Skip to comments.(Climbing enthusiast) Couple marries on roof of Globe arena
Posted on 08/09/2008 6:53:50 AM PDT by WesternCulture
Malin Alexandersson and Leif Lundgren celebrated 08-08-08 day by climbing on to the roof of the Stockholm Globe arena to tie the knot.
The happy couple had to climb to the top of the 80 metre higher Stockholm landmark with the help of safety harnesses while their guests instead followed the wedding ceremony from a nearby balcony.
The heavy rain that hit Stockholm on Friday was close to throwing a spanner in the works - but the rain ceased just prior to the beginning of the ceremony.
The couple won the right to matrimony on the Globe's roof in a shopping centre competition on Valentine's Day.
The magic of the freak of the calender that meant that Friday was all the eights made the day a popular choice for couples to pledge betrothal across the world.
Areas across Sweden saw an unusually large number of couples racing to get the church on time.
This is what the arena looks like:
“Malin Alexandersson and Leif Lundgren celebrated 08-08-08 day by climbing on to the roof of the Stockholm Globe arena to tie the knot.”
- By pure coincidence, I got my first job (at Volvo Trucks) 08/08/1988 at 08.00.
I was 18.
One month from now, I’ll congratulate my aunt. She’ll turn I don’t know what on the ninth of Septemper, nine o’clock (I’m thrilled you’ve been reading this far..I’ll inform her).
Anyhow, although (almost) all marriages ought to be welcomed and cheered at, I find this way of treating Swedish landmarks even more absorbing:
Nothing cries “Me, Me, Me,” like pulling some silly stunt for one’s wedding.
Uff Dah on the Roof Dah!
“Nothing cries Me, Me, Me, like pulling some silly stunt for ones wedding.”
- I agree, although I perfectly understand why some people wish to make something spectacular out of it.
On the other hand, the institution of marriage is something so unique and sincere in itself there really isn’t any need for fancy stunts and other forms of happenings.
I have no objection against the couple in question (and as a Swede, I naturally wish for more Swedish marriages and more Swedish babies), but in general we ought to reflect more often upon the actual content and meaning of cultural institutions like marriage, judiciary, science and education instead of just asking “what’s in it for me?”.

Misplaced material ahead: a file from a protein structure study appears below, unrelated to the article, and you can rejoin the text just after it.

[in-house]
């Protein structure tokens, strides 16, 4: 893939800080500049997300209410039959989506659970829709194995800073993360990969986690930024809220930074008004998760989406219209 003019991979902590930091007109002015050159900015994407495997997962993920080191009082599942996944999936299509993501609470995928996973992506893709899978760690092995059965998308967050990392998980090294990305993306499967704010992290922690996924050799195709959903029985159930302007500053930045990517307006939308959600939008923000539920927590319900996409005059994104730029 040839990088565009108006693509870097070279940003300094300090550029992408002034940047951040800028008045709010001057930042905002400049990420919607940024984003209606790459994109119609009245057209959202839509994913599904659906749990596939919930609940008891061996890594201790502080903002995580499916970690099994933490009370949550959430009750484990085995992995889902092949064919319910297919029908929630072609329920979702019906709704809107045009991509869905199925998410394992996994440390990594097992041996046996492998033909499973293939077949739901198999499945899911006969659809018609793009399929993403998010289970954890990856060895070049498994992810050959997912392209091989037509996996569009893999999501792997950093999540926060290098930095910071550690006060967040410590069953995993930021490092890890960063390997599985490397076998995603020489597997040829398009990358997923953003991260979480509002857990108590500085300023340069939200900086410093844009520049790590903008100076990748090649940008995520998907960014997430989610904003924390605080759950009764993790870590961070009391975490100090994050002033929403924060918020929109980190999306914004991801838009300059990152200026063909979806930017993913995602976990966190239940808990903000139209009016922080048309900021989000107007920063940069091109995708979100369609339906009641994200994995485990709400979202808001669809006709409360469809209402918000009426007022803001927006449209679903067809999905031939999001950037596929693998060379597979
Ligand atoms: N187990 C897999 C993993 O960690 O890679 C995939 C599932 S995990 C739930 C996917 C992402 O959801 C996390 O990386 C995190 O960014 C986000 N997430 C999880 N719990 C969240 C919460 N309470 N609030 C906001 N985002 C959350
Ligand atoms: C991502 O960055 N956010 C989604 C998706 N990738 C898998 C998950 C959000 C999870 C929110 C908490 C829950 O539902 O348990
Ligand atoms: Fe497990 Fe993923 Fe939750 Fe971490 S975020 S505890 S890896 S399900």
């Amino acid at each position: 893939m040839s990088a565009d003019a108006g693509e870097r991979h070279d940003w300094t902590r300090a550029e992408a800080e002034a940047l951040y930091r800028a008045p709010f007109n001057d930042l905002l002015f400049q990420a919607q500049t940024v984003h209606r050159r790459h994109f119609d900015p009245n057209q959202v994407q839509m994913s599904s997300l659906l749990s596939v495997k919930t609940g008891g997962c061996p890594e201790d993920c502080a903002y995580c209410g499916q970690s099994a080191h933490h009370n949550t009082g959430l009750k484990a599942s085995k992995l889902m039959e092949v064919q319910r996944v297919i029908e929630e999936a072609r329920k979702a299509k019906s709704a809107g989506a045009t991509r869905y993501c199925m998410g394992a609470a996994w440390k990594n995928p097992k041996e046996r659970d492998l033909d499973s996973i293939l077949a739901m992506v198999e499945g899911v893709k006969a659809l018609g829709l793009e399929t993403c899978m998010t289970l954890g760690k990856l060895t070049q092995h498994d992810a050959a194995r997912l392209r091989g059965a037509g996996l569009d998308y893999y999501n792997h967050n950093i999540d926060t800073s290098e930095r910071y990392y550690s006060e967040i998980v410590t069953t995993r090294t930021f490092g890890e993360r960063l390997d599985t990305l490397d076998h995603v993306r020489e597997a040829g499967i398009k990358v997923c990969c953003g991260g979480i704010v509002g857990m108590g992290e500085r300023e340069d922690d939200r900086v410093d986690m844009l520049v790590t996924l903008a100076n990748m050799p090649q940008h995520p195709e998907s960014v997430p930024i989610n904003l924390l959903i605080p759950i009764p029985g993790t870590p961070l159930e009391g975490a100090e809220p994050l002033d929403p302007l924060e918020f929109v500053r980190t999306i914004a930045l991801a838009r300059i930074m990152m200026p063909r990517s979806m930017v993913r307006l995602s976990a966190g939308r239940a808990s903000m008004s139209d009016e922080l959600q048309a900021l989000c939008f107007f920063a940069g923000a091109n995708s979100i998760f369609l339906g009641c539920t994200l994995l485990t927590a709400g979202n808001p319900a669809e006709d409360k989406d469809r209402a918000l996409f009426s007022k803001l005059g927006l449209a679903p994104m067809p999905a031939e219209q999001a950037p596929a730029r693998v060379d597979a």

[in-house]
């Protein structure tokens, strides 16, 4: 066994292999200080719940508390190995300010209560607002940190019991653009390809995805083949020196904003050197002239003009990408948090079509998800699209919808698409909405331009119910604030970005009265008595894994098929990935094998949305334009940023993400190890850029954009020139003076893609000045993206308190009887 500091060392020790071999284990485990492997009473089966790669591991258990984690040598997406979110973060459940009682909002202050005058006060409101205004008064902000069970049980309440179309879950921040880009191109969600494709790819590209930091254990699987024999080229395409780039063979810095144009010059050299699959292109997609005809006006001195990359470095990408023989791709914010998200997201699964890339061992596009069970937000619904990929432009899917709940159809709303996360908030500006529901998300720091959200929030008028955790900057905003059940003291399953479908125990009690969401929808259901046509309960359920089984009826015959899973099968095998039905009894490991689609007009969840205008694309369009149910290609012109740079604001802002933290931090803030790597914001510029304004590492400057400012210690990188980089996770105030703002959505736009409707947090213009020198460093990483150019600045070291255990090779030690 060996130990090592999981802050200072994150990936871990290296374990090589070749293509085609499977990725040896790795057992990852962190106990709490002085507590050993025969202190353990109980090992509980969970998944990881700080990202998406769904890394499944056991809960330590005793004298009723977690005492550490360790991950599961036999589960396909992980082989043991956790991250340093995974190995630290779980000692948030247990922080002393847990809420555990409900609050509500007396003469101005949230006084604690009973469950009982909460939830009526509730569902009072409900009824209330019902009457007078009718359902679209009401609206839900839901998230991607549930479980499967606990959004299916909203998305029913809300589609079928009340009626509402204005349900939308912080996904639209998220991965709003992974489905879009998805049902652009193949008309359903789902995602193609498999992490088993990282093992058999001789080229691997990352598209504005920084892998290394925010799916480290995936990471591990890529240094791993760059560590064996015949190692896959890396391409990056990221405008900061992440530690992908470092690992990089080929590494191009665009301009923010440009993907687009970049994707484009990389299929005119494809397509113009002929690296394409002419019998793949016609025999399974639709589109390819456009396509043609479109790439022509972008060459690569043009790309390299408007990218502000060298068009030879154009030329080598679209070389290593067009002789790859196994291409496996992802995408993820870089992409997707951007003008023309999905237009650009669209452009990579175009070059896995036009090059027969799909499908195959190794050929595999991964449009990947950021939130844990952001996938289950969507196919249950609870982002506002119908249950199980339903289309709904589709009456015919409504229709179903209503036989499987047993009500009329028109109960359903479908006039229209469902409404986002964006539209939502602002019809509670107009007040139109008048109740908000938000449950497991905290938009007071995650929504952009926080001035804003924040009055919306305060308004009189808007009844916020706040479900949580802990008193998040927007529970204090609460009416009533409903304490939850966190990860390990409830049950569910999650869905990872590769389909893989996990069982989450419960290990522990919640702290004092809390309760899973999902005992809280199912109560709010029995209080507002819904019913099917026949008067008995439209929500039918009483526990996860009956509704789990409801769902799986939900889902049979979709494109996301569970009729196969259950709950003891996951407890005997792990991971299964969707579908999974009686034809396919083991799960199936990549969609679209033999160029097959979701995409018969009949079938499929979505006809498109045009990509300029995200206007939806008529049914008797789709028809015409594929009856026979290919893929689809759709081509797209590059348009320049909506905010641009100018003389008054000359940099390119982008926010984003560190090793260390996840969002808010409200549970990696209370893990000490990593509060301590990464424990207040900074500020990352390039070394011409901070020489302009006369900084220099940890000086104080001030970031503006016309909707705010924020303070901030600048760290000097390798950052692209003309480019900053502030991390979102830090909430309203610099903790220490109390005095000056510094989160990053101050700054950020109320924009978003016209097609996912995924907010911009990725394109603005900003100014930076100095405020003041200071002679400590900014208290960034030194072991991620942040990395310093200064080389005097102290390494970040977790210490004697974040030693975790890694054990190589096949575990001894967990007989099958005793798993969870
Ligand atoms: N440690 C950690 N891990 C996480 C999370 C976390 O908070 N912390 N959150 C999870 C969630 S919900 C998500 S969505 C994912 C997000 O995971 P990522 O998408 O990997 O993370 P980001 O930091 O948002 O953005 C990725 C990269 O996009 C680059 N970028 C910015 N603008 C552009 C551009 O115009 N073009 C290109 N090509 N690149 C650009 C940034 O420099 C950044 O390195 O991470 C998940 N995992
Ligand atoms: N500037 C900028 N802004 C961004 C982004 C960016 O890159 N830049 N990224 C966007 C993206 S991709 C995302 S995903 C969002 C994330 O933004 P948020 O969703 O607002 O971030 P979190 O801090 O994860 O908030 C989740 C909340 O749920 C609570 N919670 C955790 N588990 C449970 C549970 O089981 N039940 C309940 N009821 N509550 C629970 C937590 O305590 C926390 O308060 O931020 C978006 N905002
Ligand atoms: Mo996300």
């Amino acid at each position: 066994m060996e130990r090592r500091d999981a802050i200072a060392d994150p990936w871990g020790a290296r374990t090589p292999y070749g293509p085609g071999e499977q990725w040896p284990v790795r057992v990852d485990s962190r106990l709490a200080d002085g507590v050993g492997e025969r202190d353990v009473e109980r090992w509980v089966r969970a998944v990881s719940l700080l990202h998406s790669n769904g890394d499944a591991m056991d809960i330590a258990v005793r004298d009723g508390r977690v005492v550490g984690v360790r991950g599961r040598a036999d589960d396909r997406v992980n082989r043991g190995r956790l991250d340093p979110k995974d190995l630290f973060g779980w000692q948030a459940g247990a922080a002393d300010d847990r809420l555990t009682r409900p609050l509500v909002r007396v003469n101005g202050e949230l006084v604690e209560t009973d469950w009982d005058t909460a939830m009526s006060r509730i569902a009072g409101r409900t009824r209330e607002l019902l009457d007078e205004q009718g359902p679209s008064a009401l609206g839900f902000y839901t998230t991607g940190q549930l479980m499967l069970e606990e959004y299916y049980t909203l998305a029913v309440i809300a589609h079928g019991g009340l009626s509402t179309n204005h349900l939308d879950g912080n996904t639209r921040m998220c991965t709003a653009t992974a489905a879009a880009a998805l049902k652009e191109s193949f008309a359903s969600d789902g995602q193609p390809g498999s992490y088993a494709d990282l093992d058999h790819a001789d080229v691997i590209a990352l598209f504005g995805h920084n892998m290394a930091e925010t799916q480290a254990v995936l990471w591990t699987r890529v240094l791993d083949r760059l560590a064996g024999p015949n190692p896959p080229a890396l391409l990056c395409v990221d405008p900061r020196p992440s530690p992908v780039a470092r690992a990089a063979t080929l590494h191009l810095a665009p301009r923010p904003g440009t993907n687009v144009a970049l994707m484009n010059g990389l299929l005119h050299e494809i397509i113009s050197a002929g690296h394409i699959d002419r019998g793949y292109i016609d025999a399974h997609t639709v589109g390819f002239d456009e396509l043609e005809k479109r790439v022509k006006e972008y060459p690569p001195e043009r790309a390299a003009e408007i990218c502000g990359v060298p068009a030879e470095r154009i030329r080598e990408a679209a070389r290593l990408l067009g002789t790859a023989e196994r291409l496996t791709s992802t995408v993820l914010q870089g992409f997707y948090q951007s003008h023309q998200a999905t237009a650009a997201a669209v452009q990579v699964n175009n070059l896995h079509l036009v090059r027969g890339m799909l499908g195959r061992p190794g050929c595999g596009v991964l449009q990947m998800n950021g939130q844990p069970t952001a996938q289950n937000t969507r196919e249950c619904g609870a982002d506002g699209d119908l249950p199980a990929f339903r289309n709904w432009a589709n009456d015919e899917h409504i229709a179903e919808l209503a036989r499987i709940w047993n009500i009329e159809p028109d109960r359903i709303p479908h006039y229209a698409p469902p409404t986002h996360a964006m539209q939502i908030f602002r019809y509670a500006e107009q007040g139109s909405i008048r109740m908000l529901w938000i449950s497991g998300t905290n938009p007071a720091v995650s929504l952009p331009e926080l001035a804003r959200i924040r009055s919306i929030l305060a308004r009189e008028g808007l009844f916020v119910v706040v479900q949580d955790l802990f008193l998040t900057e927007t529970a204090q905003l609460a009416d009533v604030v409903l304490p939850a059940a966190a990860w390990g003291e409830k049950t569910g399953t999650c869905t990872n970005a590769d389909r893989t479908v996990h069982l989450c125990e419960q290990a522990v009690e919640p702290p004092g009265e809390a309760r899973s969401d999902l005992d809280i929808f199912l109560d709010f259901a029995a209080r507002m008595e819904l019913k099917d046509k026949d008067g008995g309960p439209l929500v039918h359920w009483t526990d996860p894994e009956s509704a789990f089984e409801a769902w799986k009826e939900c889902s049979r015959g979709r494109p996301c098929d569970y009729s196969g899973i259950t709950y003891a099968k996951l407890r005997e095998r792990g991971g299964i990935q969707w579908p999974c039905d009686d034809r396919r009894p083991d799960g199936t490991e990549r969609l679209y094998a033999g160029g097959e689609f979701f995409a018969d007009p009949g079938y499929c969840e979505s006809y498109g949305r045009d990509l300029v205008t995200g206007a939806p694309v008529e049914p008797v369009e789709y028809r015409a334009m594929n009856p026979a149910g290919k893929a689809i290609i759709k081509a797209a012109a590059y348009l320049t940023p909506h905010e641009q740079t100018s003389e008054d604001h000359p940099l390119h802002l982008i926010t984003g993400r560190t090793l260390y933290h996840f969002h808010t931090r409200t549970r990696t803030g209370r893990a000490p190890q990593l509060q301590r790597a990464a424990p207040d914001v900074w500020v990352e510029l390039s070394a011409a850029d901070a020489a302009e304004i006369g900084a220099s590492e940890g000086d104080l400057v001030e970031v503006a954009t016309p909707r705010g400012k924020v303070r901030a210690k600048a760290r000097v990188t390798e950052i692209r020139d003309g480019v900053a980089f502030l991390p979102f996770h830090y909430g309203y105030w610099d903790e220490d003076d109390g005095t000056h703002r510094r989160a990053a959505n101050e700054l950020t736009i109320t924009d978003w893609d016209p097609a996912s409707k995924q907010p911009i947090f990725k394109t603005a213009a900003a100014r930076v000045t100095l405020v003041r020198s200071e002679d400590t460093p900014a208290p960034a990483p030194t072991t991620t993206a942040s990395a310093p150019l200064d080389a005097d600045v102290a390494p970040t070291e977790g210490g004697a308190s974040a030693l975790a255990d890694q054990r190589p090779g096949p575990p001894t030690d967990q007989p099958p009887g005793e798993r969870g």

I was married on the Gauley River in WV back in 1996. Most guests either kayaked or rafted in. Some folks came in by 4 wheel.
It wasn’t about our ego...it was just that, literally, ALL of our friends were kayakers and had we not been married on the river - nobody would have come!!!
“Spanner” is the British term for `wrench’.
In this case it would connote `monkeywrench’ as in “messing things up”.
Anyway, at least they didn’t tie the knot while scuba diving or skydiving or some such.
Just saw on TV a newly wed couple go into a vaudeville tap dance with top hats and canes. Yuk....
“The heavy rain that hit Stockholm on Friday was close to throwing a spanner in the works” What’s a spanner in the works?”
- I’m Swedish, but to me it sounds like you’re mithering about ENGLISH English.
I’m gobsmacked over your pernickety comment on this spiffing piece of news. In fact, I actually threw a wobbly upon reading it and started chokin’ on the toad-in-the-hole I was having for din-dins. It’s no porky, but yet, let’s avoid starting an endless palaver-conflab over it all..
Start learning ENGLISH English:
“Spanner is the British term for `wrench.”
- Thanks for pointing this out.
In case you know “English” English (not to be confused with British “BBC” English), please correct the post I made prior to this one if you happen to spot any mistakes in it.
As a child, I lived in Wales for one year (from the age of 9 to 10). I managed to pick up some ordinary English over there, but didn’t learn much of neither Welsh or English English. These idioms have always appeared as equally mysterious to me. But, at least I’m trying in the case of English English..